Jump to content

Kristopher Wiggins

Seeq Team
  • Posts

  • Joined

  • Last visited

  • Days Won


Everything posted by Kristopher Wiggins

  1. Users of OSIsoft Asset Framework often want to filter elements and attributes based on the AF Templates they were built on. At this time though, the spy.search command in Seeq Data Lab only filters based on the properties Type, Name, Description, Path, Asset, Datasource Class, Datasource ID, Datasource Name, Data ID, Cache Enabled, and Scoped To. This post discusses a way in which we can still filter elements and/or attributes based on AF Template. Step 1: Retrieve all elements in the AF Database The code below will return all assets in an AF Database that are based on a AF Template whose name contains Location. asset_search = spy.search({"Path":"Example-AF", "Type":"Asset"}, all_properties=True) #Make sure to include all properties since this will also return the AF Template asset_search.dropna(subset=['Template'], inplace=True) # Remove assets not based on a template since we can't filter with NaN values asset_search_location = asset_search[asset_search['Template'].str.contains('Location')] # Apply filter to only consider Location AF Template assets Step 2: Find all relevant attributes This code will retrieve the desired attributes. Note wildcards and regular expression can be used to find multiple attributes. signal_search = spy.search({"Path":"Example-AF", "Type":"Signal", "Name":"Compressor Power"}) #Find desired attributes Step 3: Filter attributes based on if they come from an element from the desired AF template Last step cross references the signals returned with the desired elements. This is done by looking at their paths. # Define a function to recreate paths, items directly beneath the database asset don't have a Path def path_merger(row): row = row.dropna() return ' >> '.join(row) asset_search_location['Full Path'] = asset_search_location[['Path', 'Asset', 'Name']].apply(lambda row: path_merger(row),axis=1) # Create path for the asset that includes its name signal_search['Parent Path'] = signal_search[['Path', 'Asset']].apply(lambda row: path_merger(row),axis=1) # Create path for the parents of the signals signal_search_location = signal_search[signal_search['Parent Path'].isin((asset_search_location['Full Path']))] # Cross reference parent path in signals with full paths in assets to see if these signals are children of the desired elements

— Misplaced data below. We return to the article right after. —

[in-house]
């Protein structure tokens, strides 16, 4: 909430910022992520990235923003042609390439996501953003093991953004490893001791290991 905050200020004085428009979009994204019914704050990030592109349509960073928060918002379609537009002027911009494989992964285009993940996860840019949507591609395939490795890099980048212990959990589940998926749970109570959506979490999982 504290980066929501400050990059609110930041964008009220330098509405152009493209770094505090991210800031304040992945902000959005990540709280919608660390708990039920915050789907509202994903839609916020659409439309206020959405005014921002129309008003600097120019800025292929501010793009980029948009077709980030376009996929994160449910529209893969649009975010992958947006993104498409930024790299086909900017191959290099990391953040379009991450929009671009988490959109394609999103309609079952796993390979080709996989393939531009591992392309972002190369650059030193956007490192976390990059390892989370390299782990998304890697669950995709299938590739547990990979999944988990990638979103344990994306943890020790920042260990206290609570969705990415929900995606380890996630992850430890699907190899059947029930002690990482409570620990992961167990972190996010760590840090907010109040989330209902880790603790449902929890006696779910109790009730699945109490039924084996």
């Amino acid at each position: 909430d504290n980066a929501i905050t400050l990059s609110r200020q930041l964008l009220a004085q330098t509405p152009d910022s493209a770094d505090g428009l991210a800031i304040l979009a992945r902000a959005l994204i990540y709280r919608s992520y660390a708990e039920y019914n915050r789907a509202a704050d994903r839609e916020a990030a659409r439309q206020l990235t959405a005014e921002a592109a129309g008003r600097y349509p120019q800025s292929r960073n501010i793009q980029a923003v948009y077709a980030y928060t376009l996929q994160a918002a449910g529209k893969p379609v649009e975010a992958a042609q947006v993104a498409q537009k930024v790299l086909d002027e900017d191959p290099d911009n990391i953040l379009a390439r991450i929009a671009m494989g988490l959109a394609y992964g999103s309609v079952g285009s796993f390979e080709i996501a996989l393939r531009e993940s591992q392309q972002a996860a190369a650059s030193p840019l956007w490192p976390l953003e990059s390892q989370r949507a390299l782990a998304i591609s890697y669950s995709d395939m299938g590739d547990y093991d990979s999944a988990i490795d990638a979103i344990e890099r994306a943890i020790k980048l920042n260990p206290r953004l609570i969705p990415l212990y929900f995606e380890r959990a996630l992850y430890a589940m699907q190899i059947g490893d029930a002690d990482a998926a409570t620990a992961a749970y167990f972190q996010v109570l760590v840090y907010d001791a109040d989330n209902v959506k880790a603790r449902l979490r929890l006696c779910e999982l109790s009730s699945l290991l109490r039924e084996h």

2. Hi Dharun, It looks you won't be able to use the folium package in Seeq DataLab due to Content Security Policy issues. Feel free to read more about the issue in https://github.com/nteract/hydrogen/issues/1069 . I'd recommend using another geospatial library since workarounds to this issue would probably introduce security vulnerabilities.
  3. Hi Renzo. Feel free to come to our Office Hours where we can troubleshoot this particular issue but one thing I'd recommend looking at is if the signal where you pushed data to is scoped to a particular workbook. To access the data, you'll need to modify your spy.search to include the workbook.
  4. Hi Stephen, At this time it is not possible in a supported way via SPy to manipulate these aspects of your display. The worksheet properties that can be modified are display_items, display_range, scatter_plot_series (items displayed in scatter plot), scorecard_date_display, scorecard_date_format (for pre-51 Seeq versions), table_date_display, table_date_format, table_mode (R52+ Seeq), time_zone, and the view (Table, Trend, Treemap, etc.). There are ways to manipulate other worksheet properties by editing the workstep data but those methods may no longer work in future Seeq versions if we change things on the backend as we introduce new features. If you would like assistance in seeing how these particular properties you mentioned can be changed, please send a request to support@seeq.com.
  5. I tried this on R54.1.4 and came across a similar error but fixed it by appending .toString() to $seq. Below is the updated formula code. //creates a condition for 1 minute of time encompassing 30 seconds on either side of a transition $Transition = $CompressorStage.toCondition().beforeStart(0.5min).afterStart(1min) //Assigns the mode on both sides of the step change to a concatenated string that is a property of the capsule. $Transition .transform( $cap -> $cap.setProperty('StartModeEndMode', $CompressorStage.toCondition() .toGroup($cap, CAPSULEBOUNDARY.INTERSECT) .reduce("", ($seq, $stepCap) -> $seq.toString() + $stepCap.getProperty('Value') //Changes the format of the stage names for more clear de-lineation as a property in the capsules pane. .replace('STAGE 1','-STAGE1-').replace('STAGE 2','-STAGE2-').replace('TRANSITION','-TRANSITION-').replace('OFF','-OFF-') )))